The Power of the State

State Rep. Jason Fischer’s auditing committee has again targeted a political opponent. In this case, it’s a consulting firm run by Ben Marcus, who is challenging Fischer’s re-election in District 16. Fischer claims it’s just a coincidence, but due to his history of weaponizing audits, people are rightfully skeptical.

In 2017, after Duval County Public Schools was forced to dip into its reserves, Fischer called repeatedly for an audit of the district’s finances. The move was widely seen as payback after the school board joined a lawsuit against HB 7069, which dramatically expanded charter schools. Fischer never mentioned it at the time, but the audit targeted the last budget he worked on before he quit the school board to run for state office. Fischer claimed the district went over budget. While it’s true that DCPS had to dip into reserves, the district never went under the statutory 3 percent it is required to maintain.

Speaking of payback, Fischer also has a way of going after his political foes. Exhibit A is the recent J-1 bill. During the referendum battle, DCPS Superintendent Diana Greene and the school board refused to give in to demands to send hundreds of millions to charter schools (one of which owes Fischer’s super-donor Gary Chartrand millions of dollars). Fischer’s first iteration of the J-1 bill targeted school board membership, proposing appointment over election; then he revised the language to target the position of superintendent.

This isn’t the first time Fischer has been embroiled in controversy either. When he first ran for school board, people complained that he presented himself as a Navy veteran. He isn’t, and he was forced to clarify that he was just an employee.

Furthermore, a few months ago Action News Jax revealed that Fischer didn’t park in metered parking when visiting Jacksonville City Hall but instead parked in the crosswalk, blocking foot traffic. That might seem trivial, but what he has accomplished in Tallahassee isn’t. There, Fischer has been known for two things: championing school voucher and charter legislation (to the benefit of his chief donors) and funneling millions to Chartrand’s charter school.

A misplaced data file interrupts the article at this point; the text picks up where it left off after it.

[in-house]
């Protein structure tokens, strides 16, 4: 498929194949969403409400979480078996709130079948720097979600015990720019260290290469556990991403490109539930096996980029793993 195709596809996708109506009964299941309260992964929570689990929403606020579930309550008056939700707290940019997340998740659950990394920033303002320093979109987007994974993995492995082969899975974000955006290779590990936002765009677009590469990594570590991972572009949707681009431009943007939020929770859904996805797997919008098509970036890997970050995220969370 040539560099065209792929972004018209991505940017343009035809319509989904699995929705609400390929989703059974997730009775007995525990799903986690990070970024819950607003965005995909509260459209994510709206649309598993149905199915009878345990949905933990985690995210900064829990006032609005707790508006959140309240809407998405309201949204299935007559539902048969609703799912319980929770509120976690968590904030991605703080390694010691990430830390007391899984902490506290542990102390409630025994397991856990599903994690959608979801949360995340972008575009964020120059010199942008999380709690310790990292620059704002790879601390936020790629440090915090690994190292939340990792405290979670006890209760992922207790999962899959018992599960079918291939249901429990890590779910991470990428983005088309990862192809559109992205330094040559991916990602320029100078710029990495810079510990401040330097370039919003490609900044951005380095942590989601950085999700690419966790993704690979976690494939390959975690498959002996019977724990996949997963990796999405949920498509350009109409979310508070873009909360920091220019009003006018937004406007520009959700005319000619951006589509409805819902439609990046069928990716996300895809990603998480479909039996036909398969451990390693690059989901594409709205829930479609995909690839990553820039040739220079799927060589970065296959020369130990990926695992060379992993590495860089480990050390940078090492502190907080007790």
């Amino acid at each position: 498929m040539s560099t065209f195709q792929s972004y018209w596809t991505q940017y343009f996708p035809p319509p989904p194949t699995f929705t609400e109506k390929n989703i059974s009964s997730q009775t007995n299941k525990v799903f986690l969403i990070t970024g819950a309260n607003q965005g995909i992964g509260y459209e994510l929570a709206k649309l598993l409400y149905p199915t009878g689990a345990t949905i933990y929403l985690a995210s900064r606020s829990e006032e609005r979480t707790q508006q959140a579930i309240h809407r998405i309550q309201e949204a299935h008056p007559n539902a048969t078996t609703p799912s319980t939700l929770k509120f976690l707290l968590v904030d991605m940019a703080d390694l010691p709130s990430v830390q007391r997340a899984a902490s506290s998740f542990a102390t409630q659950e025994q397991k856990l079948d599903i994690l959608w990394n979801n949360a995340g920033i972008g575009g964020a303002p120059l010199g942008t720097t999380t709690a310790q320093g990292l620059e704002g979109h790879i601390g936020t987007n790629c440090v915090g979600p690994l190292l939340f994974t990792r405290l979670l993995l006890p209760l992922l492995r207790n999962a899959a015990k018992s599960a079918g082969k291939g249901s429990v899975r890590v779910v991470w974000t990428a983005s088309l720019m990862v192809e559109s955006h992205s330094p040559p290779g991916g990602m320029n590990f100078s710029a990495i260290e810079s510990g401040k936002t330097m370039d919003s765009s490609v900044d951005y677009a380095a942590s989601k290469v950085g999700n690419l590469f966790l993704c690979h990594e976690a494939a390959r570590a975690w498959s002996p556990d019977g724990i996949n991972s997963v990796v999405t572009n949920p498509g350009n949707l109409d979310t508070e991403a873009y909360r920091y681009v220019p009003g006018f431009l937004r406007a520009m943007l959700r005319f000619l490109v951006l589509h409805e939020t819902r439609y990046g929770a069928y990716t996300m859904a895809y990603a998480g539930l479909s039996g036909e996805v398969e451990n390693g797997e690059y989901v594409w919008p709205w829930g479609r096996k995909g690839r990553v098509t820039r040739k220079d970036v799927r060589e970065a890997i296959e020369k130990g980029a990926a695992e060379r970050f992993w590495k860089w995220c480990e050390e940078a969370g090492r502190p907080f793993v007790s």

Shortly after Fischer was elected to the state house, he took a job with one of John Kirtley’s companies. Kirtley is the state voucher king. He runs Step Up for Students, which has funneled billions to the state’s lightly regulated voucher schools. His cut: 3 percent. Not bad. Fischer has also funneled more than 5 million dollars in extra public money to the KIPP school, which is a pretty good return of investment on the five figures that Chartrand has given to Fischer and his super PAC.

Then there are his donors. Since December 2018, Fischer has raised more than $164,000 for his re-election campaign and a similar amount for his super PAC. Impressive, but some 90 percent of this money comes from outside District 16—and hardly any of it was contributed by actual people. The vast majority comes from businesses: tens of thousands from charter school interests and other PACs. This is all documented publicly on the Duval Supervisor of Elections’ website.

When asked for comment, Ben Marcus said, “My consulting firm serving nonprofits was chosen for audit by the Joint Legislative Auditing Committee chaired by my opponent, Jason Fischer. I very much hope it was a random selection like I was told, because the implications otherwise are quite serious.”

“Instead of talking about the audit,” he continued, “I want to talk about the issues impacting our district and hope Rep. Fischer can find himself to a debate this cycle. Our schools are in need of major help, inside and out; flooding is pervasive across the district; and big money special interests run amok in Tallahassee.”

Candidates can disagree on policy—that’s to be expected—but Fischer frequently seems to go far beyond that. He seems to be using his position to disproportionately benefit his donors and attack his political foes for self-serving ends, and that fact doesn’t change whether this new surprise audit ends up being a coincidence or not.